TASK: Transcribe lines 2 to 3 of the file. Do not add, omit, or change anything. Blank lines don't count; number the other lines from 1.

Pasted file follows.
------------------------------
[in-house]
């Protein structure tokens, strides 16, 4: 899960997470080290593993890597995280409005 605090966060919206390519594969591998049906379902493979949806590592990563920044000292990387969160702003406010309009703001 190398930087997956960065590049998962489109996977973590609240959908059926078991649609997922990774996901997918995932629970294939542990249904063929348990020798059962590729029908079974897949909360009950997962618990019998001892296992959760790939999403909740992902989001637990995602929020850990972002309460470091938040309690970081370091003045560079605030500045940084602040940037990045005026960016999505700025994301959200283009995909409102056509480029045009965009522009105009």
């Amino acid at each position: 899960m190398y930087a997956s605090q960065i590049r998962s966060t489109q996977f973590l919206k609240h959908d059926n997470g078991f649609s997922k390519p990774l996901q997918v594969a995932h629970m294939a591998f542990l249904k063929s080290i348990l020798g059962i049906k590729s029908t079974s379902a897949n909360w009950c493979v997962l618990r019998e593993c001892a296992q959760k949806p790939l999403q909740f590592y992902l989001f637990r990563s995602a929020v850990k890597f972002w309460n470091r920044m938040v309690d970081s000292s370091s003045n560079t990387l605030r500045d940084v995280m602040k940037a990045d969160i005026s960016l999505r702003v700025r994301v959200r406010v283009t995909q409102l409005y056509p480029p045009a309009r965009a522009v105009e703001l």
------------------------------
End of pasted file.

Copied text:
């Protein structure tokens, strides 16, 4: 899960997470080290593993890597995280409005 605090966060919206390519594969591998049906379902493979949806590592990563920044000292990387969160702003406010309009703001 190398930087997956960065590049998962489109996977973590609240959908059926078991649609997922990774996901997918995932629970294939542990249904063929348990020798059962590729029908079974897949909360009950997962618990019998001892296992959760790939999403909740992902989001637990995602929020850990972002309460470091938040309690970081370091003045560079605030500045940084602040940037990045005026960016999505700025994301959200283009995909409102056509480029045009965009522009105009």
């Amino acid at each position: 899960m190398y930087a997956s605090q960065i590049r998962s966060t489109q996977f973590l919206k609240h959908d059926n997470g078991f649609s997922k390519p990774l996901q997918v594969a995932h629970m294939a591998f542990l249904k063929s080290i348990l020798g059962i049906k590729s029908t079974s379902a897949n909360w009950c493979v997962l618990r019998e593993c001892a296992q959760k949806p790939l999403q909740f590592y992902l989001f637990r990563s995602a929020v850990k890597f972002w309460n470091r920044m938040v309690d970081s000292s370091s003045n560079t990387l605030r500045d940084v995280m602040k940037a990045d969160i005026s960016l999505r702003v700025r994301v959200r406010v283009t995909q409102l409005y056509p480029p045009a309009r965009a522009v105009e703001l």